Saturday, July 29, 2017

Spider-Man Homecoming: A Movie Review, Sort Of

First, a synopsis from IMDB:
Peter Parker, with the help of his mentor Tony Stark, tries to balance his life as an ordinary high school student in New York City while fighting crime as his superhero alter ego Spider-Man when a new threat emerges.

You remember that commercial where one lady is nattering on about 'friending people' and pictures 'on her wall', and her friend says, "That's not how this works. That's not how any of this works!"? That's me during Spider-man: Homecoming.

I knew from the trailers that there was a possibility of a love/hate relationship with this movie. If your only experience with Spider-Man is his appearance in the last Captain America movie, or possibly the last two reboots of the franchise, you might really like this film. If you're an aficionado of Spidey from the comics, you may have a few problems.

Here Be Spoilers!!

Herein I reveal my inner geek by knowing much too much about the subject. First thing in favor of the movie: It has Robert Downey Jr. in the role he was born to play: Iron Man. Against? Spider-Man never had Iron Man as a mentor, nor did Tony Stark cobble together some super powered suit with a Siri type, interactive computer. In favor? Spidey uses a mechanical web shooter that can run out of fluid at the most inopportune times, as opposed to the Tobey MacGuire's Spidey, who somehow grew ducts in his wrists that inexplicably shot out webs. In the comics, Peter Parker invented both the web shooters and the fluid and created his own costume. Not an Iron Man in sight! (Maybe an ironing board?)

Spidey's high school nemesis Flash Thompson, a burly (Caucasian) jock becomes simply "Flash" in this version, not a jock at all, but a fellow, slightly cooler nerd than Peter, in the same academic decathlon, played by a gentleman of Guatemalan descent. Which is not a problem other than constantly asking myself, "Is that supposed to be the same guy?" Juvenile humor alert: in this version, rather than physically intimidating him, Flash gets off on repeatedly calling him "Penis Parker". Real highbrow stuff!

A major annoyance and departure from the comics, is they gave Spidey a sidekick, ,a big Hawaiian kid who discovers Peter's secret identity early in the movie. The first of many. (People who know his secret, not Hawaiians!) Ned is really annoying. I mean really. No sidekick in the comics. Plus, the ante penultimate scene in the movie has young, hot Aunt May walking in on Peter in his room in his Spider-Man suit. (Ladies! Please knock!!)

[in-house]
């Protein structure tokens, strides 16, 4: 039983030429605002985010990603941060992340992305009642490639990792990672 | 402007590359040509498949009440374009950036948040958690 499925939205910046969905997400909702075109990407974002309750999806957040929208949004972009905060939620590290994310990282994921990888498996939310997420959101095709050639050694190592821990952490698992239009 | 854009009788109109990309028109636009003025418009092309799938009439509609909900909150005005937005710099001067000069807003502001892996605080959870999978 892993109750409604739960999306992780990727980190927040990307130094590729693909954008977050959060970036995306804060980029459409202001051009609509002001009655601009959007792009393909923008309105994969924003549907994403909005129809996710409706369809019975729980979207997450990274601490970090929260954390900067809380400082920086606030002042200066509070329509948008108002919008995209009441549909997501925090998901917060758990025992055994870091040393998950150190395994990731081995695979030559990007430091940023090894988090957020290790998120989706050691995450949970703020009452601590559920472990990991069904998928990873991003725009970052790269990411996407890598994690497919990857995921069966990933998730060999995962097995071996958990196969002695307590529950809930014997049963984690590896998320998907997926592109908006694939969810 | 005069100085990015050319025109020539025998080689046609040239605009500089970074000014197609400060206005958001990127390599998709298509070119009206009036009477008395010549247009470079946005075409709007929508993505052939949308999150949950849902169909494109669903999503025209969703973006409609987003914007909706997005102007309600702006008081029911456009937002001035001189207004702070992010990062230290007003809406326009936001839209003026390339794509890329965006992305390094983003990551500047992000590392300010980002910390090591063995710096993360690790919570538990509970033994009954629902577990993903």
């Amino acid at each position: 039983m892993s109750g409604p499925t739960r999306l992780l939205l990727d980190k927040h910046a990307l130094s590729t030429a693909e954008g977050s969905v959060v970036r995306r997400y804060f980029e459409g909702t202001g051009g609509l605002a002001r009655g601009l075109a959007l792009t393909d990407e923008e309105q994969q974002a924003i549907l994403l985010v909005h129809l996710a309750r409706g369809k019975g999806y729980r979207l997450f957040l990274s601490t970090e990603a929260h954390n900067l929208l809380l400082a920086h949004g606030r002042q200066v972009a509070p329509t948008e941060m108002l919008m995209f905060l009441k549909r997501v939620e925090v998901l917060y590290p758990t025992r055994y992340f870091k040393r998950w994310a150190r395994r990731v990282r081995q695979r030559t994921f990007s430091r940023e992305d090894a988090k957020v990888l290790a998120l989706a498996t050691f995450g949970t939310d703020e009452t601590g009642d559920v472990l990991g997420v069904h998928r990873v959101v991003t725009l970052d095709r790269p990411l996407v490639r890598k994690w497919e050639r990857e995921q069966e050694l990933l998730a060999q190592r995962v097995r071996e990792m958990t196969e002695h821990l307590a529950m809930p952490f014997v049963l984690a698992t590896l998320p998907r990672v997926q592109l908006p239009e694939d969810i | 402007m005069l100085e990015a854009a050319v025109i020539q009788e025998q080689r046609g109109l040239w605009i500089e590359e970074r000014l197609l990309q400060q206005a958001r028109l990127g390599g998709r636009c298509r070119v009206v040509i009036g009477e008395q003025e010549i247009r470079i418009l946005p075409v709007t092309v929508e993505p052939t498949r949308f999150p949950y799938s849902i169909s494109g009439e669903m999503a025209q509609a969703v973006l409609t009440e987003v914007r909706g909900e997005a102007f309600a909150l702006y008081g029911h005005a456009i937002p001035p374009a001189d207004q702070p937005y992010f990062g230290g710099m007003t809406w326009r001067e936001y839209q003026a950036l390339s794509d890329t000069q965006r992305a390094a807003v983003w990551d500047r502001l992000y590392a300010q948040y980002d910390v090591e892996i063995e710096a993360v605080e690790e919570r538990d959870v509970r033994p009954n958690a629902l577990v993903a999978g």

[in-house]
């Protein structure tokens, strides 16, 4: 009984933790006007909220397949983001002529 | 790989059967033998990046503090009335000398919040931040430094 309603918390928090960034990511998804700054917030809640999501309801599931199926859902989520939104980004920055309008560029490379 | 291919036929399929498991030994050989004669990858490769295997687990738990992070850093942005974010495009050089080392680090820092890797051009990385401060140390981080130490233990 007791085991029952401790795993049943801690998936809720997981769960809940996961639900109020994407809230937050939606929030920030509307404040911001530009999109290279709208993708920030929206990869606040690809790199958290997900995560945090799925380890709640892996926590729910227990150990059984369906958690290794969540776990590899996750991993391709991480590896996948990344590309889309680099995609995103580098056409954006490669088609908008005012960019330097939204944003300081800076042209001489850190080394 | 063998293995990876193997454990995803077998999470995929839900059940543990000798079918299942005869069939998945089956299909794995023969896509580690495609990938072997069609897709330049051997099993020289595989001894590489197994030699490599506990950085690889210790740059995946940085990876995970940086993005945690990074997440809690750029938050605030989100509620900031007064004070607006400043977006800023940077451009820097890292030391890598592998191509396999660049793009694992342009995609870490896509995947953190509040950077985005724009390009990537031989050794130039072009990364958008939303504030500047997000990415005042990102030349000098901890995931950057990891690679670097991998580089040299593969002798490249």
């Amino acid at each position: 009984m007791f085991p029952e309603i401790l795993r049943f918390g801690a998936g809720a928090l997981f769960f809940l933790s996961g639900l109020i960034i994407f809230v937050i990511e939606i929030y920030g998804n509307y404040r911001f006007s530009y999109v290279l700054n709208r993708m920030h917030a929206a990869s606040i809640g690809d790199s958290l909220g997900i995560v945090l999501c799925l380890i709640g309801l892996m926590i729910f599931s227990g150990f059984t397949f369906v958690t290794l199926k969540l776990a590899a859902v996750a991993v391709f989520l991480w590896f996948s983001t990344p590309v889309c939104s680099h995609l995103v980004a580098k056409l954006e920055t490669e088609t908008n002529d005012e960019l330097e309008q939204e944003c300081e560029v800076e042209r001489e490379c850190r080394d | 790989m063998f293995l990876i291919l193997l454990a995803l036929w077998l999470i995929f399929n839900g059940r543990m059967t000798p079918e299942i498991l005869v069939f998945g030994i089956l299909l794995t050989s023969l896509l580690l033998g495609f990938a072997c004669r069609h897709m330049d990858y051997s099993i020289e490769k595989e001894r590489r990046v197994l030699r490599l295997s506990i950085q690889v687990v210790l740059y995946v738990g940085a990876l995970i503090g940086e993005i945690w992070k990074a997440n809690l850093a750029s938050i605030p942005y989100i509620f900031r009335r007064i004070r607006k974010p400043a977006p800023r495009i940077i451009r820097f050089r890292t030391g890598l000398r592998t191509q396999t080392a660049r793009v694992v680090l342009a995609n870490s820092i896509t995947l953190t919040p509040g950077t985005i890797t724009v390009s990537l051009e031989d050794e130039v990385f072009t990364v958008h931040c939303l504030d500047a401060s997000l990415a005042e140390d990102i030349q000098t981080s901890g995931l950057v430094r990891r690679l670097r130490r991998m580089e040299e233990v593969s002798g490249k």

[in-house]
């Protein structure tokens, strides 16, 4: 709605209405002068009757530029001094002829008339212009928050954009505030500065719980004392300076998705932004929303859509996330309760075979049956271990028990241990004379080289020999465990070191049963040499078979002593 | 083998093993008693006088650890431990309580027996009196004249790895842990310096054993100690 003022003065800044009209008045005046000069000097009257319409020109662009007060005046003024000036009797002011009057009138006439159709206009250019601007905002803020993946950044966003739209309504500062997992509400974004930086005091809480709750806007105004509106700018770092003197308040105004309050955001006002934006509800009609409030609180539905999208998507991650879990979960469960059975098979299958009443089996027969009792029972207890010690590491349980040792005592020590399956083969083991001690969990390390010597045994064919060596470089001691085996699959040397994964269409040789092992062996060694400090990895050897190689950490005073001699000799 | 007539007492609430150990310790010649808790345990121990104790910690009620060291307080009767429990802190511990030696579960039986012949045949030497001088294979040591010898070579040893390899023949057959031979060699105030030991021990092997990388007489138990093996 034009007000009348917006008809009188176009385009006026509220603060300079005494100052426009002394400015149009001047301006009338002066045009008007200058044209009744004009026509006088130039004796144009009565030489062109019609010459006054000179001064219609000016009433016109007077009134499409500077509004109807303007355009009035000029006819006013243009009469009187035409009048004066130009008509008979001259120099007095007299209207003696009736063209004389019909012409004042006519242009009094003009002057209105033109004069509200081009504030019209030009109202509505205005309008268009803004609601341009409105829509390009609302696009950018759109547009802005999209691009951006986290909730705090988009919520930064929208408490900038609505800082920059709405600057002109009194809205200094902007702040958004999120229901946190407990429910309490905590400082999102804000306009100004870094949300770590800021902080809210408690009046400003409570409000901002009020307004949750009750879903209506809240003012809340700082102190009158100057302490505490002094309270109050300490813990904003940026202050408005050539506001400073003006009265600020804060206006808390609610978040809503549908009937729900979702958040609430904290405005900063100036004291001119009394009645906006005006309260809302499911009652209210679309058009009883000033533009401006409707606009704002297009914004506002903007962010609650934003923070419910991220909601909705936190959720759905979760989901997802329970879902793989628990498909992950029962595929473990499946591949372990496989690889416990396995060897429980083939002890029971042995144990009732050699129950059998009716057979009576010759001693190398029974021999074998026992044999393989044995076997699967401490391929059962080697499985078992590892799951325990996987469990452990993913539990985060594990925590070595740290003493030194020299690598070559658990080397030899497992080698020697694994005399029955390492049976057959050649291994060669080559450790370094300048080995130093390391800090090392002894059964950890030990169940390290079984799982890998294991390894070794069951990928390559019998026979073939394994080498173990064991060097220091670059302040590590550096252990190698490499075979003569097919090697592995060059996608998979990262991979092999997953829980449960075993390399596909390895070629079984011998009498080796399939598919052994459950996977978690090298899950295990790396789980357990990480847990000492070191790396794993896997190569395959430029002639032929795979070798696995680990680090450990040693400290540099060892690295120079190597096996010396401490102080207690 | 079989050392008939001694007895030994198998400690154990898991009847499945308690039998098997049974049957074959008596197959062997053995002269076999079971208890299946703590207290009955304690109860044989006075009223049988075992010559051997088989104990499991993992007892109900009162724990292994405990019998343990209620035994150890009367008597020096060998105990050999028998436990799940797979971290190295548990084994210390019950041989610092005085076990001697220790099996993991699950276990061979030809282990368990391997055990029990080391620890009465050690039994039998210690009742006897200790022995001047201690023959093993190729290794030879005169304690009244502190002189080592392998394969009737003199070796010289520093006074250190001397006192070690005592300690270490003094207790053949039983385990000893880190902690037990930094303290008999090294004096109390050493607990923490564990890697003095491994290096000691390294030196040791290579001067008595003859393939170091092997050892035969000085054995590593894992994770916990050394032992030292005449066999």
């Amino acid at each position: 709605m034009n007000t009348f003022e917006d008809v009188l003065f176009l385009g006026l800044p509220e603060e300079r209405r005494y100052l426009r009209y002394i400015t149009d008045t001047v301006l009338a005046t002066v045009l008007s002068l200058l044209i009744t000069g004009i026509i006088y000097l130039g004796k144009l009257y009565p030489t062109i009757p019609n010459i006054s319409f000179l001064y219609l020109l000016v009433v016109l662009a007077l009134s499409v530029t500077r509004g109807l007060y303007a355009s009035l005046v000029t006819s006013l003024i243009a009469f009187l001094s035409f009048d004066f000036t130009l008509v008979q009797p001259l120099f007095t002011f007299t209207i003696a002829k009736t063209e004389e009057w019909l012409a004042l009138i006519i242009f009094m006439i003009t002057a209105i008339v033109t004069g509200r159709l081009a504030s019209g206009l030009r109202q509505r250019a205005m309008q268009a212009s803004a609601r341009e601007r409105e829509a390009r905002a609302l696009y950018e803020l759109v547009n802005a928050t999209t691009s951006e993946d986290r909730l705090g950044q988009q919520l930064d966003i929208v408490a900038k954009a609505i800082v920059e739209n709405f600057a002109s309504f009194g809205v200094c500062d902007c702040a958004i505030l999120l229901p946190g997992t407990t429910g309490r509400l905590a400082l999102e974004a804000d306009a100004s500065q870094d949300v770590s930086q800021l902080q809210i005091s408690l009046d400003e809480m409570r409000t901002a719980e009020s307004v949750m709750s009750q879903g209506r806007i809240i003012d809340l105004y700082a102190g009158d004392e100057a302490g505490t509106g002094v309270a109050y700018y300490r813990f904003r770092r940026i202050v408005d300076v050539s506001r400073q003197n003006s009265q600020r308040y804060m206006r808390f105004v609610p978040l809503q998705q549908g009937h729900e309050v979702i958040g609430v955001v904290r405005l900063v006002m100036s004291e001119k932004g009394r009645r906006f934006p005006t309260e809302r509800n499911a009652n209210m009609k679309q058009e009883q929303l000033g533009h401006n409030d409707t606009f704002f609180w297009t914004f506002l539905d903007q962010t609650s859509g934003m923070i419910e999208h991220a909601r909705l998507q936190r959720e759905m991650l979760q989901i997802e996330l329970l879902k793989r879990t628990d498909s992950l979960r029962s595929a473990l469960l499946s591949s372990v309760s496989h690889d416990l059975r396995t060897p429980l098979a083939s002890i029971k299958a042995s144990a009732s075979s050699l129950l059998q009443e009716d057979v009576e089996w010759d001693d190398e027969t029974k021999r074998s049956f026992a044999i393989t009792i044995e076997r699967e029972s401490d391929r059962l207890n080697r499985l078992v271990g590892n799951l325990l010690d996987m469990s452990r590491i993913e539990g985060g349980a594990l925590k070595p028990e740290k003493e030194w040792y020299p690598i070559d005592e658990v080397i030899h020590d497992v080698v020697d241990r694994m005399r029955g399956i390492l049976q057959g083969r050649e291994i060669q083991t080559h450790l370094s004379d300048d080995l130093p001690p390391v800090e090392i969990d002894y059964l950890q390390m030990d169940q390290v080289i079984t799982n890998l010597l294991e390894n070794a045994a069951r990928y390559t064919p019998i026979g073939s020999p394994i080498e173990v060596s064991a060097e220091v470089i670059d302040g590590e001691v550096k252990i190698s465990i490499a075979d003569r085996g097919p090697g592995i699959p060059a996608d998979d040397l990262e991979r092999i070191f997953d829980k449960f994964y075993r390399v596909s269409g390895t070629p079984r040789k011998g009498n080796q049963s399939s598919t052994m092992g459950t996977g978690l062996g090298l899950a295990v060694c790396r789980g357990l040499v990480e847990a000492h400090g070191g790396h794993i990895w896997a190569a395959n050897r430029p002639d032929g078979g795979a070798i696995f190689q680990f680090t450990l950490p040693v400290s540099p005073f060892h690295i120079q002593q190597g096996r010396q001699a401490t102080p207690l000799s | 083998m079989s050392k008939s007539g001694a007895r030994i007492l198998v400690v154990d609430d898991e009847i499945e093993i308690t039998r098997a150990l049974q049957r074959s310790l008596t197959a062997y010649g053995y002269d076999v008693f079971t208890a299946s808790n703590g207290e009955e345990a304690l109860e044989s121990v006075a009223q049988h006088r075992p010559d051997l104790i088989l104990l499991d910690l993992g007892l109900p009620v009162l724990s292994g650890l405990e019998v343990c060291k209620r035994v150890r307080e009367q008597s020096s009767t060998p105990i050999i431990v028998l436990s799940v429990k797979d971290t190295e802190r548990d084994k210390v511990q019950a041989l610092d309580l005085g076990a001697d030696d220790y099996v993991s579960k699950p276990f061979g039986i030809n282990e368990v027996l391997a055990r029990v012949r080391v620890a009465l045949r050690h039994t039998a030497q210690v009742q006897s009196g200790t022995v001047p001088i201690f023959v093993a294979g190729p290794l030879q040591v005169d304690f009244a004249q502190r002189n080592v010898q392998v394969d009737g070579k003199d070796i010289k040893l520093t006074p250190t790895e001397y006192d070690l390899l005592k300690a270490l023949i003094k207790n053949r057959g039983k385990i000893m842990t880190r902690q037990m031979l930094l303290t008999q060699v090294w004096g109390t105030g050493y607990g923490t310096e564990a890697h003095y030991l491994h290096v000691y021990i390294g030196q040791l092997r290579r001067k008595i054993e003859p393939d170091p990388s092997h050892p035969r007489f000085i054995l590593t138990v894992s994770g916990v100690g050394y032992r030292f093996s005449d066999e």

The villain, played very nicely by Michael Keaton, was taken from the early issues of the comic, The Vulture, but they changed his origin to dovetail with the first Avengers movie, and beefed up his costume. A lot!

Spidey spends a lot of time talking to his suit, trying out features of which he is totally unaware, which is slightly reminiscent of the Greatest American Hero, which frankly did it better, with more laughs. The suit itself is annoying, in that the two eyeholes in his mask, permanent and fixed in the comics, narrow down in the movie, which serves to make his masked face more expressive, at the expense of his already limited peripheral vision. Rant break...

BTW, What's up with Spidey being played by a Brit? Are there no American actors to play American icons any more? The latest Superman is a Brit. In the Man From U.N.C.L.E., the Leo G. Carroll role was played by Hugh Grant. On TV, House, the Mentalist, the lead on Scorpion are all Brits! Now I have a great love for the Mother Country and the Mother Tongue, but we could use a few fewer mother loving Brits on the silver screen, nicht wahr?

...End of rant. The basic plot is boy meets suit, boy loses suit, boy gets suit back. On a Hollywood, inside baseball note, Gwyneth Paltrow makes a small cameo near the end of the movie. Has about five or six lines as I recall. I note this because I think she got something like fourth billing in the film, though if you blink you might miss her.

In typical Marvel fashion, there's not one but two vignettes during the credits. The first comes early on and gives a little insight into Michael Keaton's character. During the movie, we see a couple of public service type films made by Captain America. (And one really nice homage to Ferris Bueller). The last scene, at the very, very end of allllllllllllll the credits, is yet another one of these faux public service announcements on the virtues of ...patience. Droll.

The special effects surpass both of the other reboots. There are a few nice plot twists. Not a bad popcorn movie, but it wasn't exactly Spider-Man, at least not any we've seen before.

As I said, if you're not that familiar with the comics, but have seen the earlier Marvel Universe flicks, this might be right up your alley. And if you like eye candy Aunt May over old frail little old lady Aunt May, this version could be an improvement for you. My inner geek kept getting distracted by all the changes, so I'll give it 3 out of five stars.

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